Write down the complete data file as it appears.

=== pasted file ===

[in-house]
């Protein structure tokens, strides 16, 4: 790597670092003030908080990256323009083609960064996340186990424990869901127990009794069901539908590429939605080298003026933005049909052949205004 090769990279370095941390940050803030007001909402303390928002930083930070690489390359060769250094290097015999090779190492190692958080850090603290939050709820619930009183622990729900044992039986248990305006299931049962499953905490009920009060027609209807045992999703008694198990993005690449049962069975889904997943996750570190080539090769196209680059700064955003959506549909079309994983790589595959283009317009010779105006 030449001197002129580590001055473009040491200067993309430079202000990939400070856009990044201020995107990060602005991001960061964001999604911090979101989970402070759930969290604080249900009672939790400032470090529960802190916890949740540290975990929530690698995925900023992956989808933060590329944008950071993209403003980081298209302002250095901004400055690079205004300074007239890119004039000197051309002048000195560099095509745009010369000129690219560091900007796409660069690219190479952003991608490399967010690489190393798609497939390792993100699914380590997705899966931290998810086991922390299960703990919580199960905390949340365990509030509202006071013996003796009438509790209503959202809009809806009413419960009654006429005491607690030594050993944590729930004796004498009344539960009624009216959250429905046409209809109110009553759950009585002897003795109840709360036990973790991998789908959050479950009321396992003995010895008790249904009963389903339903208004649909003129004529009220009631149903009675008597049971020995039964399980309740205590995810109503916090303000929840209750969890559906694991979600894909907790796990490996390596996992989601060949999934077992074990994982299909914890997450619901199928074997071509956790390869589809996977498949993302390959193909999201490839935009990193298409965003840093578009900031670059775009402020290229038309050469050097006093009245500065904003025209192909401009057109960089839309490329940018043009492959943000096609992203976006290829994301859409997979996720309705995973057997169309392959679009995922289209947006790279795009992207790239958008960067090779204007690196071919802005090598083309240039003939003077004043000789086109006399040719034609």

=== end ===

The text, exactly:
[in-house]
């Protein structure tokens, strides 16, 4: 790597670092003030908080990256323009083609960064996340186990424990869901127990009794069901539908590429939605080298003026933005049909052949205004 090769990279370095941390940050803030007001909402303390928002930083930070690489390359060769250094290097015999090779190492190692958080850090603290939050709820619930009183622990729900044992039986248990305006299931049962499953905490009920009060027609209807045992999703008694198990993005690449049962069975889904997943996750570190080539090769196209680059700064955003959506549909079309994983790589595959283009317009010779105006 030449001197002129580590001055473009040491200067993309430079202000990939400070856009990044201020995107990060602005991001960061964001999604911090979101989970402070759930969290604080249900009672939790400032470090529960802190916890949740540290975990929530690698995925900023992956989808933060590329944008950071993209403003980081298209302002250095901004400055690079205004300074007239890119004039000197051309002048000195560099095509745009010369000129690219560091900007796409660069690219190479952003991608490399967010690489190393798609497939390792993100699914380590997705899966931290998810086991922390299960703990919580199960905390949340365990509030509202006071013996003796009438509790209503959202809009809806009413419960009654006429005491607690030594050993944590729930004796004498009344539960009624009216959250429905046409209809109110009553759950009585002897003795109840709360036990973790991998789908959050479950009321396992003995010895008790249904009963389903339903208004649909003129004529009220009631149903009675008597049971020995039964399980309740205590995810109503916090303000929840209750969890559906694991979600894909907790796990490996390596996992989601060949999934077992074990994982299909914890997450619901199928074997071509956790390869589809996977498949993302390959193909999201490839935009990193298409965003840093578009900031670059775009402020290229038309050469050097006093009245500065904003025209192909401009057109960089839309490329940018043009492959943000096609992203976006290829994301859409997979996720309705995973057997169309392959679009995922289209947006790279795009992207790239958008960067090779204007690196071919802005090598083309240039003939003077004043000789086109006399040719034609």